In the January 2017 survey we received responses from 1,800,047,111 sites
and 6,328,006 computers, reflecting a gain of 61 million sites and
Microsoft gained the largest number of sites this month – 38 million – although it was closely followed by Apache,
which gained 32 million. Nearly 822 million sites (45.7%) are now powered by Microsoft webserver software.
Meanwhile, nginx gained 17 million sites, and has also continued to show strong and steady computer growth. This month's gain of 60,000 web-facing nginx computers was the largest seen by any vendor, outweighing Microsoft's and Apache's gains of 40,000 and 20,000. If last year's trends continue in 2017, it seems plausible to expect that nginx could overtake Microsoft to become the second largest vendor (by computers) in the second half of 2017.
Microsoft's latest version of Internet Information Services – IIS 10.0, which uses Windows Server 2016 as its primary platform – was found powering 45,000 websites this month.
Future migration to IIS 10.0 may be slower than with previous IIS versions, however, as Microsoft announced Windows Server Premium Assurance in December 2016, which extends the support period from 10 to 16 years for existing Windows Server products. This means Premium Assurance customers will continue to receive security updates (as well as "critical" and "important" bulletins) for Windows Server 2008 until January 2026. In January 2017, more than 600 million sites are served from Windows Server 2008 machines.
Each of the other major server vendors released updates last month. nginx 1.11.7 mainline version was released
on 13 December, followed by 1.11.8 on 27 December. Both releases included several bug fixes and a few new features.
The mainline 1.11.x branch of nginx is typically updated every 4-6 weeks and is aimed at users who require the latest features, whereas the 1.10.x stable branch is only updated when critical issues need to be fixed. Only two updates have been released on the stable branch since 1.10.0 was forked from mainline in April 2016. Stable is the most commonly used branch: nearly 24 million sites are using 1.10.x stable, compared with 2.2 million using 1.11.x mainline.
Apache 2.4.25 was released on 20 December 2016, incorporating security, feature and bug fixes (including many from the unreleased 2.4.24 version). The security fixes include a mitigation for issues caused by the httpoxy vulnerability, and better enforcement of the HTTP request grammar in RFC 7230 to reduce the likelihood of response splitting and cache pollution attacks.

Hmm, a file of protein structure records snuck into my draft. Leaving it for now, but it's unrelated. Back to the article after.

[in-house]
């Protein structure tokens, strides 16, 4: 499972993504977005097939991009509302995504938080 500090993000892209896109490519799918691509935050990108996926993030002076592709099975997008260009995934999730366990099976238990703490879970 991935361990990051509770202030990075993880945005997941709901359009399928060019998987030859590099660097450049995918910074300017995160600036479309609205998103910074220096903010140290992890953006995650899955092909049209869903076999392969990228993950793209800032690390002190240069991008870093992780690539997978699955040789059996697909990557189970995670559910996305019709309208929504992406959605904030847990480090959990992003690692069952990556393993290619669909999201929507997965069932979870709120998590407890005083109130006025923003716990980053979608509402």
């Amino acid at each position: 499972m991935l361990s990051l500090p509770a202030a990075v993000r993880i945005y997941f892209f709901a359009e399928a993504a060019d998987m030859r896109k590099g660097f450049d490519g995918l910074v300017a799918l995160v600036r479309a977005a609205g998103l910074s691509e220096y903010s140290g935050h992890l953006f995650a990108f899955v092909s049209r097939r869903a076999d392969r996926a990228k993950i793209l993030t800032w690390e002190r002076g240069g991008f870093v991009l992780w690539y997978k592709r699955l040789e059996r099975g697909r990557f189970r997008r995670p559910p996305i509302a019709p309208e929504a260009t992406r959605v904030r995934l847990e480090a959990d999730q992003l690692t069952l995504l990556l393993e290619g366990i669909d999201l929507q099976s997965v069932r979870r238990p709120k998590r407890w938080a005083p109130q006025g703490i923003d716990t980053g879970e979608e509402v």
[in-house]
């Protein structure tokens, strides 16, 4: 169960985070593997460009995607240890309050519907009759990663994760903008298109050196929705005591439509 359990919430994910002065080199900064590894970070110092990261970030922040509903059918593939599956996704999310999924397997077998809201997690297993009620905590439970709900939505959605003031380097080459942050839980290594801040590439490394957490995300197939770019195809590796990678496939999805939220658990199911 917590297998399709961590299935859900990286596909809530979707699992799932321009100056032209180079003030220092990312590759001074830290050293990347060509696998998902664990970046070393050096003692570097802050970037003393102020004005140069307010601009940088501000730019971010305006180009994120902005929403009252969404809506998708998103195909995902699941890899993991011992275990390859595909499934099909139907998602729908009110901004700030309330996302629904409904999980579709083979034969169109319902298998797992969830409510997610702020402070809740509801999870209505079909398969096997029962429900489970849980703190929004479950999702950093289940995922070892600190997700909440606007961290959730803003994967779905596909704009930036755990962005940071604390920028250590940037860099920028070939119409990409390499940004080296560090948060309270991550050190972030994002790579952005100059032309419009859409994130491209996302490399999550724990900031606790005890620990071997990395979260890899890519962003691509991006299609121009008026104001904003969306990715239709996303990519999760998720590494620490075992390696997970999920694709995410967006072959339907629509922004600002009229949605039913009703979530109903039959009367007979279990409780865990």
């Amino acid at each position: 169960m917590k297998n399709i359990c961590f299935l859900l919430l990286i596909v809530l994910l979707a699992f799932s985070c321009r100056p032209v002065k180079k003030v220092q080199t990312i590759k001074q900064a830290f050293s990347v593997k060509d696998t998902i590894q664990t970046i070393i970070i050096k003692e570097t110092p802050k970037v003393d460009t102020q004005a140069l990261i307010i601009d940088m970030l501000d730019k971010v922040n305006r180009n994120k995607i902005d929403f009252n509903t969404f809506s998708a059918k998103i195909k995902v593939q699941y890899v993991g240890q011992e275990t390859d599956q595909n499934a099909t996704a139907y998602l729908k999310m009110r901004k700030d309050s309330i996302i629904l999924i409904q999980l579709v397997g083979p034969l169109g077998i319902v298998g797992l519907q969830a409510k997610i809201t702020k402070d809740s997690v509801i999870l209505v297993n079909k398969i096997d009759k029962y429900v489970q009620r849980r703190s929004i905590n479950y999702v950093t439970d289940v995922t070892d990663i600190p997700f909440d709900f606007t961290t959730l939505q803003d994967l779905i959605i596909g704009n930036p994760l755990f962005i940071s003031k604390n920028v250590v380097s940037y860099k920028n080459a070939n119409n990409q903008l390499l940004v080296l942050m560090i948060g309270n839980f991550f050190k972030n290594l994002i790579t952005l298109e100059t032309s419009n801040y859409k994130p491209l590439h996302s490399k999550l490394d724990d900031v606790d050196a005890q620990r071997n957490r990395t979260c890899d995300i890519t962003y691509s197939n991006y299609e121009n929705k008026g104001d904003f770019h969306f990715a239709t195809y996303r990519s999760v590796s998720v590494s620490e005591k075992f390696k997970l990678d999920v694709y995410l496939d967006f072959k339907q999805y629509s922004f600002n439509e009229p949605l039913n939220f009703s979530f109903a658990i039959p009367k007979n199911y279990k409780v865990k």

While many sites still use older versions of Apache, such as the 2.2.x legacy versions, the Apache Project continues to point out that the latest release from the 2.4.x stable branch represents the best available version of Apache HTTP Server.
Nonetheless, most sites—just over 100 million— report to be using 2.2.x legacy versions, compared with 69 million sites that use 2.4.x.
The most commonly observed Apache Server banners are Apache/2.4.7 (Ubuntu) (36 million sites), followed by Apache/2.2.15 (CentOS) (25 million); however, these servers may not necessarily be as old and vulnerable as their version numbers imply. Netcraft previously discussed this "backporting" behaviour a few years ago.
LiteSpeed suffered the largest loss of sites this month, returning to October 2016 levels after plummeting by 42 million sites to leave a total of 5.5 million. Despite the large loss of sites, the number of web-facing computers using LiteSpeed increased modestly by 323 to 9,740. LiteSpeed 5.1.11 was released on 15 December, featuring improved caching and a few bug fixes.
December also saw the release of Tengine 2.2.0 development version, which came nearly two years after the previous development version, and a year after the most recent stable version. Not only does Tengine have a relatively sedate release cycle, but its latest version is based on nginx 1.8.1 (the final version of nginx's previous stable branch), which itself is already a year old.
Despite having relatively infrequent releases, 58 million sites are currently using Tengine. Most of these sites do not reveal which version has been installed, but among the 18 million that do, about two-thirds are using the relatively old 1.4.2 development version which was released in November 2012 and based on the nginx 1.2.x stable branch. Tengine was originally created by the Chinese marketplace Taobao, which modified the nginx core to better suit its requirements. It was released as an open source project in December 2011, and today
sites under the taobao.com domain account for only 5% of its users.
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